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Reference methods

The previous methodology will give a measure of performance which is typically the accuracy , word error rate   or sentence error rate .   This is but one measure of the performance. Another measure can be based upon making the task more difficult and seeing how much difficulty has to be added in order to obtain a certain level of word error rate.   (One of the problems with the final application assessment can be that the word error rate is so low that the test must be made very large in order to get results that are statistically significant.) Vice versa, the reference system  (i.e. the system to which the recognition system is compared) can get a more difficult task.

An example of the latter is the measure introduced by [Moore (1977)], the ``Human Equivalent Noise Ratio'', HENR. The performance of a system is compared to human performance scores. For humans, noise  is added in order to decrease the scores. The signal-to-noise ratio  at which the human score is equal to the recogniser's  score, is defined to be the HENR of the recognition system. The advantage of this method is that the performance measure is relatively independent of the test vocabulary , and that it gives a comparison to human recognition by definition. A disadvantage is that the method is very laborious, as the human calibration  has to be carried out for each new test database , with various subjects.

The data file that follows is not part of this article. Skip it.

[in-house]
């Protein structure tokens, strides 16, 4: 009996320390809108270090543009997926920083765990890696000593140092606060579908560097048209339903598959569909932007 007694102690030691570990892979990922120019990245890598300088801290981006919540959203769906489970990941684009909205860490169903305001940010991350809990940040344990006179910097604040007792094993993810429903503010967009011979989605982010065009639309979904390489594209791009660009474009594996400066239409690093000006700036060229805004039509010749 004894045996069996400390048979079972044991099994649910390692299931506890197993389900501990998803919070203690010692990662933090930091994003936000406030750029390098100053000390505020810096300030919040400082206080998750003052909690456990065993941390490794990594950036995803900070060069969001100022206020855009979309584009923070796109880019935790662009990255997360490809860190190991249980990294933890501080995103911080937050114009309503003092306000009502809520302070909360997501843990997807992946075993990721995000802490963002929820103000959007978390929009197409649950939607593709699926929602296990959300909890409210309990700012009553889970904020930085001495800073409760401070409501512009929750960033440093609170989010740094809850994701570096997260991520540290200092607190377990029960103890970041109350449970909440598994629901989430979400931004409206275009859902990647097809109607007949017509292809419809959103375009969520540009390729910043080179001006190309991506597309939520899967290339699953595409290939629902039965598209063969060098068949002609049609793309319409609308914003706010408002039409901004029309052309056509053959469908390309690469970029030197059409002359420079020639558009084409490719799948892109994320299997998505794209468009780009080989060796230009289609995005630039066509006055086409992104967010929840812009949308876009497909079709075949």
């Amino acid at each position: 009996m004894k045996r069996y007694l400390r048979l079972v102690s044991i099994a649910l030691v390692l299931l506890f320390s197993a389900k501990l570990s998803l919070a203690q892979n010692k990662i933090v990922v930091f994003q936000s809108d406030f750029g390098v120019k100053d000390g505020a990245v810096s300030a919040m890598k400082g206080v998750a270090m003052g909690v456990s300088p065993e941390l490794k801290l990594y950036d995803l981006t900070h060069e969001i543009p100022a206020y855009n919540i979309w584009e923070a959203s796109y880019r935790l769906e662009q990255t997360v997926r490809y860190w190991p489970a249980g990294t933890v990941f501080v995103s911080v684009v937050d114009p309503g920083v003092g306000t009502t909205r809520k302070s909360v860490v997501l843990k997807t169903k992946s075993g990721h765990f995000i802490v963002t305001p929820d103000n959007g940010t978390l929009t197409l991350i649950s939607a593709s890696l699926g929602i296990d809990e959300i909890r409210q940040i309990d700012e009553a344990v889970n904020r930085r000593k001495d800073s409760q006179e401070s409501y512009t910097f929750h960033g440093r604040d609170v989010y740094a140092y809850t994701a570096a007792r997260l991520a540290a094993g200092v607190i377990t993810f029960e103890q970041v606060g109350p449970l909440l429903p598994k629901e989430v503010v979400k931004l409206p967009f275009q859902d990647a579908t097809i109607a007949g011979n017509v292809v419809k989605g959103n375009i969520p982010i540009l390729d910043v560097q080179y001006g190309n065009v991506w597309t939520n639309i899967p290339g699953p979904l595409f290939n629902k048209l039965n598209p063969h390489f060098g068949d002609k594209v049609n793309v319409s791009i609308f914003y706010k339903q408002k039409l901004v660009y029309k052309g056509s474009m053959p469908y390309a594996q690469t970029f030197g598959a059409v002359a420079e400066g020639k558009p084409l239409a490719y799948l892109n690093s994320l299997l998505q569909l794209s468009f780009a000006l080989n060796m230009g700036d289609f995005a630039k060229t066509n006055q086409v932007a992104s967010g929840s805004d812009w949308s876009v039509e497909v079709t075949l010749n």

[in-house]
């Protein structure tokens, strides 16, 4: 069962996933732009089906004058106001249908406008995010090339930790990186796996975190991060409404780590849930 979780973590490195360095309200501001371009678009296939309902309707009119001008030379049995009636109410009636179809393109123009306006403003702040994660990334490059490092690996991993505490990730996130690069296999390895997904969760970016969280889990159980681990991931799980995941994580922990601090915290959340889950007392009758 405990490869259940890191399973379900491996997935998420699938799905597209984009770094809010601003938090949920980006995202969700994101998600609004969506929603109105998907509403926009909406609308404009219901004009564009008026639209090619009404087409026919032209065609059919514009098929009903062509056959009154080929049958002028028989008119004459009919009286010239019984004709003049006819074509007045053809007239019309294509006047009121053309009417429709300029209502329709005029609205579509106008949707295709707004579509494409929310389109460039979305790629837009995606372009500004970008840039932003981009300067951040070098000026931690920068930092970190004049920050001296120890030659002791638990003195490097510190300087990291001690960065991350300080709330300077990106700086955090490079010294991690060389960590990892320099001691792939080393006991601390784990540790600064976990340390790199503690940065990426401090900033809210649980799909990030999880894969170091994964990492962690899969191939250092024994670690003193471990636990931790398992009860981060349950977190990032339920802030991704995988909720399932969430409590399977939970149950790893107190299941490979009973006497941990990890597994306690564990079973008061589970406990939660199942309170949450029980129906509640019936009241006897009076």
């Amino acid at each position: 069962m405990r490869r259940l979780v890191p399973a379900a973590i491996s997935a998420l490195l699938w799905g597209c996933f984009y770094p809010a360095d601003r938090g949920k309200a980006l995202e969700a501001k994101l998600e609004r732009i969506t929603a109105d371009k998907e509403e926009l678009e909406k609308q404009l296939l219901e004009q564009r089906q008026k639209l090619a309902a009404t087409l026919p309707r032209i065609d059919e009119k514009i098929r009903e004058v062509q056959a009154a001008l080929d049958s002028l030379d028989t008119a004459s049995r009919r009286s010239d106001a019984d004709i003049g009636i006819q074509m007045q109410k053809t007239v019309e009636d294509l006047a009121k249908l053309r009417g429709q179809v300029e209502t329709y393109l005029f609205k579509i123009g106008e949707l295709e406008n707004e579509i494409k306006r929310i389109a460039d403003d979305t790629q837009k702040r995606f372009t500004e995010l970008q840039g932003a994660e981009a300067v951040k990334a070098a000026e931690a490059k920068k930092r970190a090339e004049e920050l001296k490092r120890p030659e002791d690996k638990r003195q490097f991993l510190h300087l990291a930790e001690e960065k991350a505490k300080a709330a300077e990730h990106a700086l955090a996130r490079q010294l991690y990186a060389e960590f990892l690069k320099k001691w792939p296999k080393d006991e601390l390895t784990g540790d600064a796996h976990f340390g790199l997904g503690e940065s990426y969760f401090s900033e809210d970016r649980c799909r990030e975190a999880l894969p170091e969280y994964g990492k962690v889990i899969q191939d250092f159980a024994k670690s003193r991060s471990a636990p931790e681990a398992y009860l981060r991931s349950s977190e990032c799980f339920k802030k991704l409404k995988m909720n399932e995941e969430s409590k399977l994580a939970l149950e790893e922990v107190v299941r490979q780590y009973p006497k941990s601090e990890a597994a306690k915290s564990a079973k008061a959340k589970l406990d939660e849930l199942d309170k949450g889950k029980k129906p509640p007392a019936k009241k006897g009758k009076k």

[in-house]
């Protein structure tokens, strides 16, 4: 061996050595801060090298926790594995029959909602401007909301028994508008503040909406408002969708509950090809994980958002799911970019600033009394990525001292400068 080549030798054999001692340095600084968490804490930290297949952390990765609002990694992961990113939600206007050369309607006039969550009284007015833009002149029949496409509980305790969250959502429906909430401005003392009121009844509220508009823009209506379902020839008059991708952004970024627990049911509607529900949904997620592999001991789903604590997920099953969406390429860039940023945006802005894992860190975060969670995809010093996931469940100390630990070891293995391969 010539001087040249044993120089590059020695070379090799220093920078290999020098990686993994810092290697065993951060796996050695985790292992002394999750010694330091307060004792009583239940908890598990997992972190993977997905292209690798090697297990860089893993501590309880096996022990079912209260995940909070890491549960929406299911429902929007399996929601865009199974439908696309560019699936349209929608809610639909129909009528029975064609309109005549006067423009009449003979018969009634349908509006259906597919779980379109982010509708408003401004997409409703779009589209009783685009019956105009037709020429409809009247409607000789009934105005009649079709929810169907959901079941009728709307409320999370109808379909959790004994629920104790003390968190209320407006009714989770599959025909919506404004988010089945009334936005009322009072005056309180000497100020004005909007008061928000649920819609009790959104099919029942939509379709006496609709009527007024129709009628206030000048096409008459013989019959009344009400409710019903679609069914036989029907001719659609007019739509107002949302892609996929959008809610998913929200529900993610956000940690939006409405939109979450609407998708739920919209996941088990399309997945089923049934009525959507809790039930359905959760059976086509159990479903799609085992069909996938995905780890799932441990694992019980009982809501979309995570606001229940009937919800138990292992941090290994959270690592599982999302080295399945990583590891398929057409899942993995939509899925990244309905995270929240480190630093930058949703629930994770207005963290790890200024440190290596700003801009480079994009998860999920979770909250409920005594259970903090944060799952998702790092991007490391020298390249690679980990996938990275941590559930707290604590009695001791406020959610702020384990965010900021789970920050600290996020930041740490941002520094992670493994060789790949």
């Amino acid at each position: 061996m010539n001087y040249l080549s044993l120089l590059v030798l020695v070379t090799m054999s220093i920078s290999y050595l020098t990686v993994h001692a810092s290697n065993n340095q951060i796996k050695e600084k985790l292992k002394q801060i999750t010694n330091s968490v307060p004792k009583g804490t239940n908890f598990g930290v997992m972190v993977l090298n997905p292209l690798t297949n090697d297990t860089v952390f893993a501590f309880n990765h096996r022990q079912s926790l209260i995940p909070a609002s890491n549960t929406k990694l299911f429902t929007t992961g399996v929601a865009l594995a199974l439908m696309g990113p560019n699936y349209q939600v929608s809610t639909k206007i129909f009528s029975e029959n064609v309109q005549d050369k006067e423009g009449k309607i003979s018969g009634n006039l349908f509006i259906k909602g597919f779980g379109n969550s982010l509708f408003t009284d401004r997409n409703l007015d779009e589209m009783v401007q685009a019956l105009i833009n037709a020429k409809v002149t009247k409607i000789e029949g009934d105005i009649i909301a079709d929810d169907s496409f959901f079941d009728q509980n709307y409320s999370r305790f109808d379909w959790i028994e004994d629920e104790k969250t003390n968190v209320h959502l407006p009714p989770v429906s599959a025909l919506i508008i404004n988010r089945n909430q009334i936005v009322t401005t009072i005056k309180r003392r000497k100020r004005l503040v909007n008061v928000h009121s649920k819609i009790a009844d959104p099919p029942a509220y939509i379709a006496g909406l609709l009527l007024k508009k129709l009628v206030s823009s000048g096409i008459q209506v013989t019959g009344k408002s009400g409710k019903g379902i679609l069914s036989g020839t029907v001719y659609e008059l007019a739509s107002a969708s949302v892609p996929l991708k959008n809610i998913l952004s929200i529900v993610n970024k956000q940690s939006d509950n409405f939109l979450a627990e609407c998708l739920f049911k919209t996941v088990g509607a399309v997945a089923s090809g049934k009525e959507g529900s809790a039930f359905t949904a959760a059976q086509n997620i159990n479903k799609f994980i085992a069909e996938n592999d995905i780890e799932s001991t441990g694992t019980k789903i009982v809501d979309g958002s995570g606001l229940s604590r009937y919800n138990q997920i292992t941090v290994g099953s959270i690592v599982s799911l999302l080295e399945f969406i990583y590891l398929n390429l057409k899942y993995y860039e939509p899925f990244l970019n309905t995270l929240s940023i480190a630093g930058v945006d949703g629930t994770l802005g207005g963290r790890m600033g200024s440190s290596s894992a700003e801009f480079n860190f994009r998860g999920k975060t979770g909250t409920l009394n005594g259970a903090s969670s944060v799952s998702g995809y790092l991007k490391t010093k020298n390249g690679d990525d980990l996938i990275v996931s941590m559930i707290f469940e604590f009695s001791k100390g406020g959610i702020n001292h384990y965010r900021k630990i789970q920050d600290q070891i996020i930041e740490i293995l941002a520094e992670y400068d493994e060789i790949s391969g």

Also, a reference speech recognition system can be used as a benchmark . [Chollet & Gagnoulet (1981)] developed such a software-based recogniser  for assessment purposes.

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